Law & the Courts

Supreme Court Allows Federal Executions to Proceed

The Supreme Court building in Washington, D.C., January 21, 2020. (Sarah Silbiger/Reuters)

The Supreme Court ruled early Tuesday morning that the Justice Department can resume its first federal executions in 17 years this week, hours after a D.C. judge issued an order temporarily halting the lethal injections.

The unsigned, 5-4 opinion issued around 2 a.m. will allow four scheduled federal executions to proceed as planned and came two hours before the scheduled execution of Daniel Lewis Lee, a former white supremacist who was convicted in Arkansas in 1999 of murdering a family of three. Prosecutors said Lee and another man robbed the family to steal guns that they intended to sell to finance the founding of a white supremacist “Aryan Peoples Republic.”

The authorities were prepared to move forward with Lee’s execution at 4 a.m. EDT on Tuesday after the Supreme Court’s decision, as shown by documents filed in the district court in Washington by Lee’s lawyers, Reuters reported, though the outlet was unable to confirm that Lee’s execution took place.

While U.S. District Judge Tanya S. Chutkan of the District of Columbia said it was necessary to let legal challenges to the government’s lethal-injection protocol play out in court when she issued her order yesterday, less than seven hours before Lee’s scheduled execution, the Supreme Court found that the prisoners on death row had “not made the showing required to justify last-minute intervention.”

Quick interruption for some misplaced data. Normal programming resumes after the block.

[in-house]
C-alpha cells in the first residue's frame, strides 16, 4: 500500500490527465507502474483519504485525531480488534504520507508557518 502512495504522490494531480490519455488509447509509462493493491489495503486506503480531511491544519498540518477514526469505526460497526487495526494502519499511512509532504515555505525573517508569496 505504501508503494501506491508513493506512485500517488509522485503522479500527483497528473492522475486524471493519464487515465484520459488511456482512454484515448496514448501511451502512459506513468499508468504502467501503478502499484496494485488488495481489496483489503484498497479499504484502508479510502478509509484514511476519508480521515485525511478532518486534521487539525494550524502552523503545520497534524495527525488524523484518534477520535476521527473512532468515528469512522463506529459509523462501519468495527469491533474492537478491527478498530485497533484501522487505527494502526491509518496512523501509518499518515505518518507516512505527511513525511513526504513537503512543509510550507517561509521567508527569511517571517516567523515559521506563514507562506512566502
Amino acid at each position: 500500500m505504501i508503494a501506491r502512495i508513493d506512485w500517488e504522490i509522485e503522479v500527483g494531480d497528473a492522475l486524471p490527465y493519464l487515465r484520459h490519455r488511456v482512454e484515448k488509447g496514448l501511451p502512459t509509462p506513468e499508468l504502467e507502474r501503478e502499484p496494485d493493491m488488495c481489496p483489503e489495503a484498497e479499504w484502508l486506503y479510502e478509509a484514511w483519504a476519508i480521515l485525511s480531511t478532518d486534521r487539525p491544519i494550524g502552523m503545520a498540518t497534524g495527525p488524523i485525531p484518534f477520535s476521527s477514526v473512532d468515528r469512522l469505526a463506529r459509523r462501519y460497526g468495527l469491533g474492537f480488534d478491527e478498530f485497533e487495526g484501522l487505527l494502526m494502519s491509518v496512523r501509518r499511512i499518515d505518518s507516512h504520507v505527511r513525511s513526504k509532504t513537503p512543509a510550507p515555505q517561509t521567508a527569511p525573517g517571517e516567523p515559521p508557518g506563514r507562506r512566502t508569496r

“Last-minute stays like that issued this morning should be the extreme exception, not the norm,” the Court said.

Justices Stephen Breyer and Sonia Sotomayor each wrote dissents, which Justices Ruth Bader Ginsburg and Elena Kagan joined.

The death penalty was reinstated in 1988, though only three federal executions have taken place in that time. Attorney General William Bar announced last July that the Justice Department would carry out executions of some of the 62 inmates on federal death row. 

While Barr had originally scheduled five of those executions for last December, Chutkan ordered their delay while lawsuits challenging the government’s lethal-injection protocol played out in court. 

After an appeals court overturned that injunction in April, Barr announced new execution dates for July and August of four inmates, all men convicted of murdering children: Lee, Wesley Purkey, Dustin Honken and Keith Nelson.

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